In the February 1st issue of Genes & Development, Dr. Johanna Joyce and colleagues at Memorial Sloan Kettering Cancer Center lend new insight into the mechanism by which tumor-associated macrophages promote malignant progression.
Innate immune cells, including macrophages, comprise a large fraction of the cellular environment that infiltrates tumors -- the so-called "tumor microenvironment." Tumors have a dynamic relationship with their microenvironment, communicating via secreted factors to modulate cellular growth and cancer progression.
In their upcoming G&D paper, Dr. Joyce and colleagues delineate how tumor-associated macrophages (TAMs) promote tumor growth and invasion. The researchers found that macrophage cells infiltrating pancreatic, mammary and lung tumors produce high levels of the proteases cathepsin B and S (Cts B and S), which enhances tumor growth and invasion. Interestingly, the researchers discovered that increased Cts B and S activity is stimulated by the tumors, themselves -- through the release of interleukin (IL)-4.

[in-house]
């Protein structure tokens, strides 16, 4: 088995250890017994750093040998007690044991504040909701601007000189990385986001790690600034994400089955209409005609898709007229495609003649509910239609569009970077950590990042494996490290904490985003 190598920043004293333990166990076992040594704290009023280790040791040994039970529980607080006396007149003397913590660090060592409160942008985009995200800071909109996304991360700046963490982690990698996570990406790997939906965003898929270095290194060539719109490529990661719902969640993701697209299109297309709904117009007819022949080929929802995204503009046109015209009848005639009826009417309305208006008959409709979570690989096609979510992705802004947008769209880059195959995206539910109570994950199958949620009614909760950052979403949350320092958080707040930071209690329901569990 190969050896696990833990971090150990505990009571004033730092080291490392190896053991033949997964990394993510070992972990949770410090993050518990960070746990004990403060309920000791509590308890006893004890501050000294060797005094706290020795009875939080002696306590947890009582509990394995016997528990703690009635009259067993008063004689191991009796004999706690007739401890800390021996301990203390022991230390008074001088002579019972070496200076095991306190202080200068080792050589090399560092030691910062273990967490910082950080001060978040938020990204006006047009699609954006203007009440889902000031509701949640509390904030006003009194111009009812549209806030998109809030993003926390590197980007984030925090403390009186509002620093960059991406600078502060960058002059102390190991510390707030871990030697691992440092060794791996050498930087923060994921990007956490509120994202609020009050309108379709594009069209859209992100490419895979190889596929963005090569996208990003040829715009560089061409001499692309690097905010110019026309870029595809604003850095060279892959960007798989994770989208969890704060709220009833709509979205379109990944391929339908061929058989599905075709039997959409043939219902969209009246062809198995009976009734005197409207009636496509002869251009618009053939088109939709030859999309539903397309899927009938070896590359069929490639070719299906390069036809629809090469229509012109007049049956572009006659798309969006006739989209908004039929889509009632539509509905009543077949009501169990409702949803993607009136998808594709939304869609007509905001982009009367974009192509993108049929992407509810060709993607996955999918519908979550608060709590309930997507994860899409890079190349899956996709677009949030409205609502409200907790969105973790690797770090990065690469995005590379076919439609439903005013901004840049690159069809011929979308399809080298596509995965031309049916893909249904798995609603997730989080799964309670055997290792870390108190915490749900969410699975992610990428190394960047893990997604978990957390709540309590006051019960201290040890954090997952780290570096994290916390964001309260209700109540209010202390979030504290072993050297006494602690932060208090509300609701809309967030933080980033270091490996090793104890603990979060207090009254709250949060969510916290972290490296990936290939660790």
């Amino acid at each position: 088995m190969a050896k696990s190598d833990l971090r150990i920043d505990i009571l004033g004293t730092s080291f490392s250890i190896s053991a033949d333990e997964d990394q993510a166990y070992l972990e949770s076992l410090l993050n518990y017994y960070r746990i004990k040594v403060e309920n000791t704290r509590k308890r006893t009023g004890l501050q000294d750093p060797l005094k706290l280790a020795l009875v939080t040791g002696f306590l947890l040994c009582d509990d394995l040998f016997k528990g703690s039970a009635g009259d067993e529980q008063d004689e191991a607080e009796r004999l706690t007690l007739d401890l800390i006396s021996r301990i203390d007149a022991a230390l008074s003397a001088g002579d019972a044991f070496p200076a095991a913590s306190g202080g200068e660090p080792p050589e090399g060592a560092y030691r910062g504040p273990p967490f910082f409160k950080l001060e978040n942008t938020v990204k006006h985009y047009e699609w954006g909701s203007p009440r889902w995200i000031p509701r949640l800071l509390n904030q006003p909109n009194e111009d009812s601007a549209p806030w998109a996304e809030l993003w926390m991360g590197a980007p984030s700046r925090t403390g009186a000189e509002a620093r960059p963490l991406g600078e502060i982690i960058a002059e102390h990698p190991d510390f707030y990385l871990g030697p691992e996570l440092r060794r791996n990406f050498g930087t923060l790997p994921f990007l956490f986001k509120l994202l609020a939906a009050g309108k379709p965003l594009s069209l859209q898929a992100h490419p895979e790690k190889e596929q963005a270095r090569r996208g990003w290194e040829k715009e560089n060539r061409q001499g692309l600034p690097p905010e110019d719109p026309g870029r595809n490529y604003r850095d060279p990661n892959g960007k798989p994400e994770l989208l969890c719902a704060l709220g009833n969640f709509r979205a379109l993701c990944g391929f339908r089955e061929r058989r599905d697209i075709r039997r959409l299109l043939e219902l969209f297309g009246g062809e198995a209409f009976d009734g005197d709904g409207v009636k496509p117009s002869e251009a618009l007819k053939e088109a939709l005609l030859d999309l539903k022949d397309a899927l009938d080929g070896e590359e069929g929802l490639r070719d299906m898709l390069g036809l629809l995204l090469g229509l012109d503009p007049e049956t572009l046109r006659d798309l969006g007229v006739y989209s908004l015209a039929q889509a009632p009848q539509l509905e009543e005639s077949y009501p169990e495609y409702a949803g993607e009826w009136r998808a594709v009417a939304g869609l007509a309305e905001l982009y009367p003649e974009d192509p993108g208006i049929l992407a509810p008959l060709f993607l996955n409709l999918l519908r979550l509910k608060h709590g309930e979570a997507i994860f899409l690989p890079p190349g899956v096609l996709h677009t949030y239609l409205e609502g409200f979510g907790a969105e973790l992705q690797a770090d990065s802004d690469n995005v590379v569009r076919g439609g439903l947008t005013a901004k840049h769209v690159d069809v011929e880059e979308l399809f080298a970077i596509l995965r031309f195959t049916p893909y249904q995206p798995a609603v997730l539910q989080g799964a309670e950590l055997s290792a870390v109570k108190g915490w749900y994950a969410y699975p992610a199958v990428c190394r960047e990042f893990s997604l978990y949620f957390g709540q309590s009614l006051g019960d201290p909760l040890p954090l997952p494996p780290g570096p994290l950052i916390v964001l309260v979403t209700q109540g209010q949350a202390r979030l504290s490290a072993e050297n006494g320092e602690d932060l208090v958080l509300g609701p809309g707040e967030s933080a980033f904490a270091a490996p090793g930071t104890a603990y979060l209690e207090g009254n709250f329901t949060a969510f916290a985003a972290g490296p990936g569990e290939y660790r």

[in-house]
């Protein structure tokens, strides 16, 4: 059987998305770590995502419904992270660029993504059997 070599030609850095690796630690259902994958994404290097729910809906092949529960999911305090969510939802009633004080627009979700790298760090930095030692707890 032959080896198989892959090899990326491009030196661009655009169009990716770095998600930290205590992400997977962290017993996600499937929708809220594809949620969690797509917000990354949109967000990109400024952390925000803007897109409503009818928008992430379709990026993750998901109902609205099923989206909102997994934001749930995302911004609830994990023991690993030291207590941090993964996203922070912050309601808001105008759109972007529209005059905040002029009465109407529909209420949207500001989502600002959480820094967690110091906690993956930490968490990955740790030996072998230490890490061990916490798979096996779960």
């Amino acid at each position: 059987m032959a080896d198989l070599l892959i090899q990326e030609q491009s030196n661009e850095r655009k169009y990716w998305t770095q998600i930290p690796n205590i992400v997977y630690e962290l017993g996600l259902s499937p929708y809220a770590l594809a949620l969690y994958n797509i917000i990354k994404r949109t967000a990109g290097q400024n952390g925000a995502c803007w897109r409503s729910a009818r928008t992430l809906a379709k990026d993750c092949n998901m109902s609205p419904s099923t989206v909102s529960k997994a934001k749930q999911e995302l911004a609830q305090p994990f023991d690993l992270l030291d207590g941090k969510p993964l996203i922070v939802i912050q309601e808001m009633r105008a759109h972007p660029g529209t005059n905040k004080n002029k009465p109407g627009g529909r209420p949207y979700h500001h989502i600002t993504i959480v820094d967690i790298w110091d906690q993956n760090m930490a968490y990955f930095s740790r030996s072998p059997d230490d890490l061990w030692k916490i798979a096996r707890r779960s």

The study is highly anticipated because it provides novel and compelling evidence for the therapeutic targeting of the tumor microenvironment -- specifically TAMs -- to disrupt communication and ultimately impede cancer progression.
Dr. Joyce is optimistic that "the identification of factors that are differentially produced by conscripted cells in the tumor microenvironment provides a strategy to selectively target these cells in combination with targeting the cancer cells, an approach that could have significant therapeutic potential."
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